RIB = is not used for forwarding and it’s derived from the control plane. Every protocol such as OSPF, EIGRP, & BGP all have their own RIB and select their best candidates to put them into the global RIB (Routing Table).
FIB = is used for forwarding and it’s derived from the RIB and adjacency tables. It basically pre-poplulates all the information needed to do the actual forwarding which includes Layer 2 reach-ability information for the next-hop addresses in the RIB.
To view the tables: RIB – show ip route FIB – show ip cef, show adjacency
To view specific protocol RIBs: OSPF – show ip ospf rib EIGRP – sh ip eigrp topology BGP – show ip bgp
Routing Information Base (RIB)
The Routing Information Base RIB is the location in which all IP Routing information is stored. The RIB is not specific to any routing protocol, rather, it is the repository where all the routing protocols place all of their routes. Routes are inserted into the RIB whenever a routing protocol running on the router learns a new route. When a destination becomes unreachable, the route is first marked unusable and later removed from the RIB as per the specifications of the routing protocol they were learned from. It is important to note that the RIB is NOT used for forwarding IP datagrams, nor is it advertised to the rest of the networks to which the router is attached. A Cisco router’s RIB will contain filtered routes; however, these will never make it to the “Forwarding Information Base”, which contains yet a different set of routes.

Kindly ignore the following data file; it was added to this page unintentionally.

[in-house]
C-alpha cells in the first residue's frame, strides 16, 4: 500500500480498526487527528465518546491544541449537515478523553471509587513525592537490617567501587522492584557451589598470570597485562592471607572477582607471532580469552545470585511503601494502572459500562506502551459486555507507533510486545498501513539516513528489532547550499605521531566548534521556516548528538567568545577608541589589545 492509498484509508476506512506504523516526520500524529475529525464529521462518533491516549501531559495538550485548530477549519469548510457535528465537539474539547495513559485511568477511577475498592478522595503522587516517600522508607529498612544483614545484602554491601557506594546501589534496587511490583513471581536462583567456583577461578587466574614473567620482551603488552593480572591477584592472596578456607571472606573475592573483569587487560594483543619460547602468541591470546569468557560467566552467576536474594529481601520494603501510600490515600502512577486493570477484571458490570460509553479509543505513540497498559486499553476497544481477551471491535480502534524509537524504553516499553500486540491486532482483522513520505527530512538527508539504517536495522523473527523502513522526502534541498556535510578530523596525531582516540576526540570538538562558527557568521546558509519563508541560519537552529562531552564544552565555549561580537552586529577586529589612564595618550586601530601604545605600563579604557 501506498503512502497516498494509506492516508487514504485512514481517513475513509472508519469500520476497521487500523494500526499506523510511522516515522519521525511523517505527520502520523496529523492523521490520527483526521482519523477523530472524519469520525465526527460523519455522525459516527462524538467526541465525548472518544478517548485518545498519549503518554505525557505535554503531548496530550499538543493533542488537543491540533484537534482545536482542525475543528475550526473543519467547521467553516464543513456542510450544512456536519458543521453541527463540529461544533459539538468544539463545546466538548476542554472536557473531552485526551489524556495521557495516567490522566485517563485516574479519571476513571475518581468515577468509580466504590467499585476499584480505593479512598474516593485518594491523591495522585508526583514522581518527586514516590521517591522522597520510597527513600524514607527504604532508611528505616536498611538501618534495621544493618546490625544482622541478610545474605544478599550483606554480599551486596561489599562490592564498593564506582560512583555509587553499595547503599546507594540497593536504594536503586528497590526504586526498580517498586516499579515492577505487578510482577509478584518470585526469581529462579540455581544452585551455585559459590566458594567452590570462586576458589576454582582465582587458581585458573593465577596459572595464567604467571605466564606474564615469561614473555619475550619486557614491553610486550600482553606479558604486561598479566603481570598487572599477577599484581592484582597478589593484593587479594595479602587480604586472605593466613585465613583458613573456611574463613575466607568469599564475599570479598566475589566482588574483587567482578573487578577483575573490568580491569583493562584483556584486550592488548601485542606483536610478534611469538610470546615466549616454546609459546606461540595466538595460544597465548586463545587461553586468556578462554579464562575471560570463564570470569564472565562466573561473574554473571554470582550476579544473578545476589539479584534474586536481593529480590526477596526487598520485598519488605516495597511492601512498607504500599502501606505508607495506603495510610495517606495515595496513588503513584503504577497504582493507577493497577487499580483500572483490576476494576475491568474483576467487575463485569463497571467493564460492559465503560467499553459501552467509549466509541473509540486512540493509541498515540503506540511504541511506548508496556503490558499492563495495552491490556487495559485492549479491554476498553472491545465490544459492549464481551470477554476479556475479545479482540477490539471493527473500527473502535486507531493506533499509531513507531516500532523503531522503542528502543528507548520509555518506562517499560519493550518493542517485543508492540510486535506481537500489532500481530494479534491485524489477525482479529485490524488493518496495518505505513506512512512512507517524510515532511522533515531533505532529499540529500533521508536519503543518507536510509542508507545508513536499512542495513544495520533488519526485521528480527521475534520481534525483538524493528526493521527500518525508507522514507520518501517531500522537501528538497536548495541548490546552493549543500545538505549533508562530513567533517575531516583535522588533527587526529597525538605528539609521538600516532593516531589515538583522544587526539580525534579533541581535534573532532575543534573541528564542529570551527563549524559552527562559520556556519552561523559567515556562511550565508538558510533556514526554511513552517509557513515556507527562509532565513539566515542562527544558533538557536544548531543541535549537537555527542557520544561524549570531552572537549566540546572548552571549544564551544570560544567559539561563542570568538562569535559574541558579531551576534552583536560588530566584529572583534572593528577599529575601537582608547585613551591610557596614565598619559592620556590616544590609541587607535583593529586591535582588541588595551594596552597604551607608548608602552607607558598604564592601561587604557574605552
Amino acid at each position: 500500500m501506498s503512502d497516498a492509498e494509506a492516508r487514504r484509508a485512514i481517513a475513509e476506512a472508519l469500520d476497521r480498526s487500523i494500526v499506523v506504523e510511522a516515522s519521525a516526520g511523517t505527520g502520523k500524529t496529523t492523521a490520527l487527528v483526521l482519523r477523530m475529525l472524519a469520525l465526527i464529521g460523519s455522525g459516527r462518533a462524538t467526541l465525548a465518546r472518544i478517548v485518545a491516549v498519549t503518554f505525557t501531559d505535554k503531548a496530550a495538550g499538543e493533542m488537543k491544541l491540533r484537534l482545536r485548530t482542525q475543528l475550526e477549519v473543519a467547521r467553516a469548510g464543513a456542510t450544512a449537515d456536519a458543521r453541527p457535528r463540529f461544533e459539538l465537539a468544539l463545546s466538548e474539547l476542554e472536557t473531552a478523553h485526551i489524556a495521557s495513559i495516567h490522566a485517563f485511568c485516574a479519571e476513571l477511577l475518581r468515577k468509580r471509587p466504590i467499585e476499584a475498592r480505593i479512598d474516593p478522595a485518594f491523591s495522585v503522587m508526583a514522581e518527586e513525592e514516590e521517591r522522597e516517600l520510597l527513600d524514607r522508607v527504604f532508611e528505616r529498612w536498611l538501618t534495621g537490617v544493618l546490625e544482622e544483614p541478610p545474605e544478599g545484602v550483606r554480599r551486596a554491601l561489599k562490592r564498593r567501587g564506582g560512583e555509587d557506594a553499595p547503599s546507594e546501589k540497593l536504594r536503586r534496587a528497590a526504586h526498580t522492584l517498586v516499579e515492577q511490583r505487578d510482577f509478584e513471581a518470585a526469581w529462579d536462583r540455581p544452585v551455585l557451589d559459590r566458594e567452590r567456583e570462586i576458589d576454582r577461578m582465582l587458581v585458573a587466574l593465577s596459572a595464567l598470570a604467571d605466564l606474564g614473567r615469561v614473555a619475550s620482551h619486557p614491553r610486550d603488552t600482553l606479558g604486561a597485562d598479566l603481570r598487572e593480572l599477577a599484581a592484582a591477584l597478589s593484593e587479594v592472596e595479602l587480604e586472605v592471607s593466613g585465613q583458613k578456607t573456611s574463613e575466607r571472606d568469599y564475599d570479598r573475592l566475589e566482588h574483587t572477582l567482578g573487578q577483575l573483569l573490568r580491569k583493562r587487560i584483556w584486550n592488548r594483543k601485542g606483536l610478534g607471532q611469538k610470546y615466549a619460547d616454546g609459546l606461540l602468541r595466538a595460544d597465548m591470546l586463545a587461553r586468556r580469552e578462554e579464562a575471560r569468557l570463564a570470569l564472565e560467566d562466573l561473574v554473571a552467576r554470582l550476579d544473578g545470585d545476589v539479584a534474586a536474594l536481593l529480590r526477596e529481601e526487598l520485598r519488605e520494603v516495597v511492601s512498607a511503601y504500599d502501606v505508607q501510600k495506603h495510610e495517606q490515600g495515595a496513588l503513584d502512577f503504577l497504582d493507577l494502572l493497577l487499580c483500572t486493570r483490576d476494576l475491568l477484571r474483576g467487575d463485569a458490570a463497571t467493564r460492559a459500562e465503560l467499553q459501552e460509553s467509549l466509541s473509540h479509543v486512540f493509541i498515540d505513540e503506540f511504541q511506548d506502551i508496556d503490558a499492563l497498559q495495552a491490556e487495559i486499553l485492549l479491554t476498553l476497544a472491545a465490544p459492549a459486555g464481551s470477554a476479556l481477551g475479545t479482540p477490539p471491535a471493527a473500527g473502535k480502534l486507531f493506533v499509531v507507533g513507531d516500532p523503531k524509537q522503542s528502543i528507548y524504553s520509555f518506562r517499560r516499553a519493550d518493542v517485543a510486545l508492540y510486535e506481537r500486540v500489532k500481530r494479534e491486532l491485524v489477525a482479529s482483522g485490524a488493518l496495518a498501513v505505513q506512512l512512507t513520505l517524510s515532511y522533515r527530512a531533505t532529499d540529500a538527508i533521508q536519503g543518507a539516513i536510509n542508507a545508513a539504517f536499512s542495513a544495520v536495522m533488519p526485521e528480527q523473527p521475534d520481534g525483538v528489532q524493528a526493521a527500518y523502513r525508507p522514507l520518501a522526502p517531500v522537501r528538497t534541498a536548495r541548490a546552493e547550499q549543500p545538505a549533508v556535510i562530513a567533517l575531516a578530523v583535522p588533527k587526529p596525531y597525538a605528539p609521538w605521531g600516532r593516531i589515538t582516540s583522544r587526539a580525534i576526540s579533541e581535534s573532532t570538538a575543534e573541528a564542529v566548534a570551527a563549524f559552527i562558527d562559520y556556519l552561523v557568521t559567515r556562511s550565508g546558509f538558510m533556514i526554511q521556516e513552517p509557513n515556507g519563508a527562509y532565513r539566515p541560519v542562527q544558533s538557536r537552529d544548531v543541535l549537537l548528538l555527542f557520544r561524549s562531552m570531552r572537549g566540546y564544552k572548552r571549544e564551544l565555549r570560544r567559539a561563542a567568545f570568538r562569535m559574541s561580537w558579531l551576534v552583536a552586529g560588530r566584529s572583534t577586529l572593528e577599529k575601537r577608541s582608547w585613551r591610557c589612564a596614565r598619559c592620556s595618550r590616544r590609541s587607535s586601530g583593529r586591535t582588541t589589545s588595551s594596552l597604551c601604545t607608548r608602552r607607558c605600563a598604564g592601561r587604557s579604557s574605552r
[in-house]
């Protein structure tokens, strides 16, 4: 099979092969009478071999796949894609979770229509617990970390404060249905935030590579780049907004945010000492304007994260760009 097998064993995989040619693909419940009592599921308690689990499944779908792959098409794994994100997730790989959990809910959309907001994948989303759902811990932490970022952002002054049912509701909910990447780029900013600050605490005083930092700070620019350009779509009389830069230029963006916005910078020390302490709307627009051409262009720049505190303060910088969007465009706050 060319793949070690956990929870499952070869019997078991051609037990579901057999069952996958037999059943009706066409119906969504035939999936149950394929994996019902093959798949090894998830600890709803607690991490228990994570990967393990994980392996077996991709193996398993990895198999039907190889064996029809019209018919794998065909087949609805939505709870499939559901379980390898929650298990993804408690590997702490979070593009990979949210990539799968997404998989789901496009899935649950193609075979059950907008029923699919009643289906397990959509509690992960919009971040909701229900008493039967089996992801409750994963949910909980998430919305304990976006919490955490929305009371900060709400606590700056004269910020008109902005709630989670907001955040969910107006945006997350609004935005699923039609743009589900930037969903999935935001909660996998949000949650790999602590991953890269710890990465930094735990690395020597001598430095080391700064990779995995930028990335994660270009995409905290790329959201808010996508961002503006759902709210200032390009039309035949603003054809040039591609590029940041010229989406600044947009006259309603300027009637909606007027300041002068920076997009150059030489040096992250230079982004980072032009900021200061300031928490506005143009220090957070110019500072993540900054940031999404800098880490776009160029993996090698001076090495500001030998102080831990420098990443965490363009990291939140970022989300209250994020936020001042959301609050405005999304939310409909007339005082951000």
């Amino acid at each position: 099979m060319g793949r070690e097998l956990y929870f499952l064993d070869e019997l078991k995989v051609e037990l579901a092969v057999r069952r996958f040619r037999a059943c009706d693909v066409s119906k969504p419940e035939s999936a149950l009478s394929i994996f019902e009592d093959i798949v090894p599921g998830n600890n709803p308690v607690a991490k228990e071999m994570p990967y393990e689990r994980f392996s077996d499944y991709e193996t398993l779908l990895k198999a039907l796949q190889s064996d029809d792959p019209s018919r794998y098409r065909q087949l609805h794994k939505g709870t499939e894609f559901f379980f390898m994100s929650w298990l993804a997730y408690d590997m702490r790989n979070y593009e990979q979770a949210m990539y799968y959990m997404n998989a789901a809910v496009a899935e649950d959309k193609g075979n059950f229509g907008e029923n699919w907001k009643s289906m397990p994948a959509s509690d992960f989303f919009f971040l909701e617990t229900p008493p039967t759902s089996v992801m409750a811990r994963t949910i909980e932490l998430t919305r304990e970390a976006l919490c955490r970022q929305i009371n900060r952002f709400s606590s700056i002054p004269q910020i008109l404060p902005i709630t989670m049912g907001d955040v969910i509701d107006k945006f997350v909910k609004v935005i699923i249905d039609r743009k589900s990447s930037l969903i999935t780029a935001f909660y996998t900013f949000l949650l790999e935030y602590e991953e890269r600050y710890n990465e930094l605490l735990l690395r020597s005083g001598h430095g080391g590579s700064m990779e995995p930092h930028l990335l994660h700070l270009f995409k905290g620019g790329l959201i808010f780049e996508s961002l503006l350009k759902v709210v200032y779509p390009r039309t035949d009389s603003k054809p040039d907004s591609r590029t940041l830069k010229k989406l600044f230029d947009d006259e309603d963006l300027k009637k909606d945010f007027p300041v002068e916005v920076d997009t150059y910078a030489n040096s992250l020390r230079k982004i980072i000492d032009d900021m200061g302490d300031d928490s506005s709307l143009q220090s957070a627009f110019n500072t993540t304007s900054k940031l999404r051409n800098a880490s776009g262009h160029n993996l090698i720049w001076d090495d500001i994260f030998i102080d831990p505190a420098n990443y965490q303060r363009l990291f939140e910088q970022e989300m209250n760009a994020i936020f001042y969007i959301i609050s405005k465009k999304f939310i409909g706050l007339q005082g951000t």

Forwarding Information Base (FIB)
Cisco routers build a Forwarding Information Base (FIB) which contains all the routes that could potentially be advertised to all neighboring routers within the next set of announcements. This is also the same set of routes used to forward IP datagrams. On Cisco routers with a distributed forwarding architecture and which have Distributed Cisco Express Forwarding (DCEF) enabled, a copy of the FIB will be ‘compiled’ and downloaded to the applicable line-cards or modules. This offloads a large portion of the routing load from the main CPU and increases the overall traffic load that can be sustained by the router.